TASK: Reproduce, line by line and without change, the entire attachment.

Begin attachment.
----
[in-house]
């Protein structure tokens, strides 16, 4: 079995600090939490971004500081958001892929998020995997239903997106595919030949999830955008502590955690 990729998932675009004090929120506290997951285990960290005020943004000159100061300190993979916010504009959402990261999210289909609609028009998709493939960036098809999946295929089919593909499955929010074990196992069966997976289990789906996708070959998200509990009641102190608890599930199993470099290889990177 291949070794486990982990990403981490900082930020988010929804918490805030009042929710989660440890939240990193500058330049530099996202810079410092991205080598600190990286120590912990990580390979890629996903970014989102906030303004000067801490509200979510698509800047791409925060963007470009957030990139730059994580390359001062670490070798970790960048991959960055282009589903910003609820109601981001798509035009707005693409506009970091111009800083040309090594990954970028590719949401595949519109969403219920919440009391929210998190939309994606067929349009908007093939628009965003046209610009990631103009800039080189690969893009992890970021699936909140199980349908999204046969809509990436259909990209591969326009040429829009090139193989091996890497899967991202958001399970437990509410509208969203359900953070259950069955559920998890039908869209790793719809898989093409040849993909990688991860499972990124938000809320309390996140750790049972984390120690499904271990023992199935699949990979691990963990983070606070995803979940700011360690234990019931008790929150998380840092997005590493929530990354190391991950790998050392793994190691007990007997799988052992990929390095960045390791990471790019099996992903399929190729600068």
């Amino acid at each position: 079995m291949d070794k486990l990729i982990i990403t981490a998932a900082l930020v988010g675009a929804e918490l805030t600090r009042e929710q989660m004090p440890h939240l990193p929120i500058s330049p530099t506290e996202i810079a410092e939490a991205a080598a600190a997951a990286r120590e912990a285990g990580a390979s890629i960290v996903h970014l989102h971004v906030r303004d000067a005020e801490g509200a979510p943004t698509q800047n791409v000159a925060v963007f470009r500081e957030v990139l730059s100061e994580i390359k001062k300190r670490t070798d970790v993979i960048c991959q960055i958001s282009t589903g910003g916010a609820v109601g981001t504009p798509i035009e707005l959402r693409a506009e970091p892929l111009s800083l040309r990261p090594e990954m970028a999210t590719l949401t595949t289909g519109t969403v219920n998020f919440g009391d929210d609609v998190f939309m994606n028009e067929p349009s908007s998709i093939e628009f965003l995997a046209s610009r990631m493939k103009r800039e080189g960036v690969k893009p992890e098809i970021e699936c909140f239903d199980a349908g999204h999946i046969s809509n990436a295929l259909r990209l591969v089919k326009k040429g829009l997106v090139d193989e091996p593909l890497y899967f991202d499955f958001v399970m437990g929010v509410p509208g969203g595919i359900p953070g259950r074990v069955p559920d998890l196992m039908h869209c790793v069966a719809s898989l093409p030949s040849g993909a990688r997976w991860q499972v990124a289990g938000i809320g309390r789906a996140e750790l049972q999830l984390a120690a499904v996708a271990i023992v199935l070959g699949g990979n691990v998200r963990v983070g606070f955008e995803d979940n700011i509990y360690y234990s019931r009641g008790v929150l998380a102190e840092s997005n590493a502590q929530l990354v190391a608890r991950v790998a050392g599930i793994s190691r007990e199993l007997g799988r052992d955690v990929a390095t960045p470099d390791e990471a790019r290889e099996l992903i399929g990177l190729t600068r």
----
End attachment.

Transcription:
[in-house]
């Protein structure tokens, strides 16, 4: 079995600090939490971004500081958001892929998020995997239903997106595919030949999830955008502590955690 990729998932675009004090929120506290997951285990960290005020943004000159100061300190993979916010504009959402990261999210289909609609028009998709493939960036098809999946295929089919593909499955929010074990196992069966997976289990789906996708070959998200509990009641102190608890599930199993470099290889990177 291949070794486990982990990403981490900082930020988010929804918490805030009042929710989660440890939240990193500058330049530099996202810079410092991205080598600190990286120590912990990580390979890629996903970014989102906030303004000067801490509200979510698509800047791409925060963007470009957030990139730059994580390359001062670490070798970790960048991959960055282009589903910003609820109601981001798509035009707005693409506009970091111009800083040309090594990954970028590719949401595949519109969403219920919440009391929210998190939309994606067929349009908007093939628009965003046209610009990631103009800039080189690969893009992890970021699936909140199980349908999204046969809509990436259909990209591969326009040429829009090139193989091996890497899967991202958001399970437990509410509208969203359900953070259950069955559920998890039908869209790793719809898989093409040849993909990688991860499972990124938000809320309390996140750790049972984390120690499904271990023992199935699949990979691990963990983070606070995803979940700011360690234990019931008790929150998380840092997005590493929530990354190391991950790998050392793994190691007990007997799988052992990929390095960045390791990471790019099996992903399929190729600068």
């Amino acid at each position: 079995m291949d070794k486990l990729i982990i990403t981490a998932a900082l930020v988010g675009a929804e918490l805030t600090r009042e929710q989660m004090p440890h939240l990193p929120i500058s330049p530099t506290e996202i810079a410092e939490a991205a080598a600190a997951a990286r120590e912990a285990g990580a390979s890629i960290v996903h970014l989102h971004v906030r303004d000067a005020e801490g509200a979510p943004t698509q800047n791409v000159a925060v963007f470009r500081e957030v990139l730059s100061e994580i390359k001062k300190r670490t070798d970790v993979i960048c991959q960055i958001s282009t589903g910003g916010a609820v109601g981001t504009p798509i035009e707005l959402r693409a506009e970091p892929l111009s800083l040309r990261p090594e990954m970028a999210t590719l949401t595949t289909g519109t969403v219920n998020f919440g009391d929210d609609v998190f939309m994606n028009e067929p349009s908007s998709i093939e628009f965003l995997a046209s610009r990631m493939k103009r800039e080189g960036v690969k893009p992890e098809i970021e699936c909140f239903d199980a349908g999204h999946i046969s809509n990436a295929l259909r990209l591969v089919k326009k040429g829009l997106v090139d193989e091996p593909l890497y899967f991202d499955f958001v399970m437990g929010v509410p509208g969203g595919i359900p953070g259950r074990v069955p559920d998890l196992m039908h869209c790793v069966a719809s898989l093409p030949s040849g993909a990688r997976w991860q499972v990124a289990g938000i809320g309390r789906a996140e750790l049972q999830l984390a120690a499904v996708a271990i023992v199935l070959g699949g990979n691990v998200r963990v983070g606070f955008e995803d979940n700011i509990y360690y234990s019931r009641g008790v929150l998380a102190e840092s997005n590493a502590q929530l990354v190391a608890r991950v790998a050392g599930i793994s190691r007990e199993l007997g799988r052992d955690v990929a390095t960045p470099d390791e990471a790019r290889e099996l992903i399929g990177l190729t600068r």